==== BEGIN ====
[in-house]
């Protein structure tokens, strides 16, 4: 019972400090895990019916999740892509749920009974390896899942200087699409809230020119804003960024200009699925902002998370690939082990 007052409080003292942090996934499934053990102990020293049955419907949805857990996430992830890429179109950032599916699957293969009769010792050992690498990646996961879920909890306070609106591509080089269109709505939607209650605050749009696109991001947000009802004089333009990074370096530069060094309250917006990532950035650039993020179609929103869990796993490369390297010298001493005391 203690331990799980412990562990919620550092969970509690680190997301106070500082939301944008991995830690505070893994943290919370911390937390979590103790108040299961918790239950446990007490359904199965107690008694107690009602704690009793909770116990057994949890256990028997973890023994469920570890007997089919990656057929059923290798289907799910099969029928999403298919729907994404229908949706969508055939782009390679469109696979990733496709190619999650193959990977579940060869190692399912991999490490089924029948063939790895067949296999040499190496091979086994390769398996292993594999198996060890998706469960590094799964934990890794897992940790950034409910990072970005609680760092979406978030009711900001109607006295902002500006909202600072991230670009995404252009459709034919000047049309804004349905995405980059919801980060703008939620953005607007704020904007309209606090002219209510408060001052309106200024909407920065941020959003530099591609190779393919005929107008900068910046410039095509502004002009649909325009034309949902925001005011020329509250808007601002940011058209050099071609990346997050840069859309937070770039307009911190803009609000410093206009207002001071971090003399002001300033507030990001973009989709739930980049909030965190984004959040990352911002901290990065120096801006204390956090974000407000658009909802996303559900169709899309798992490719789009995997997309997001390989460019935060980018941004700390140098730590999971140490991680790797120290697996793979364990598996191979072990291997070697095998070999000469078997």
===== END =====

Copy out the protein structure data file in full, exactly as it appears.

[in-house]
């Protein structure tokens, strides 16, 4: 019972400090895990019916999740892509749920009974390896899942200087699409809230020119804003960024200009699925902002998370690939082990 007052409080003292942090996934499934053990102990020293049955419907949805857990996430992830890429179109950032599916699957293969009769010792050992690498990646996961879920909890306070609106591509080089269109709505939607209650605050749009696109991001947000009802004089333009990074370096530069060094309250917006990532950035650039993020179609929103869990796993490369390297010298001493005391 203690331990799980412990562990919620550092969970509690680190997301106070500082939301944008991995830690505070893994943290919370911390937390979590103790108040299961918790239950446990007490359904199965107690008694107690009602704690009793909770116990057994949890256990028997973890023994469920570890007997089919990656057929059923290798289907799910099969029928999403298919729907994404229908949706969508055939782009390679469109696979990733496709190619999650193959990977579940060869190692399912991999490490089924029948063939790895067949296999040499190496091979086994390769398996292993594999198996060890998706469960590094799964934990890794897992940790950034409910990072970005609680760092979406978030009711900001109607006295902002500006909202600072991230670009995404252009459709034919000047049309804004349905995405980059919801980060703008939620953005607007704020904007309209606090002219209510408060001052309106200024909407920065941020959003530099591609190779393919005929107008900068910046410039095509502004002009649909325009034309949902925001005011020329509250808007601002940011058209050099071609990346997050840069859309937070770039307009911190803009609000410093206009207002001071971090003399002001300033507030990001973009989709739930980049909030965190984004959040990352911002901290990065120096801006204390956090974000407000658009909802996303559900169709899309798992490719789009995997997309997001390989460019935060980018941004700390140098730590999971140490991680790797120290697996793979364990598996191979072990291997070697095998070999000469078997």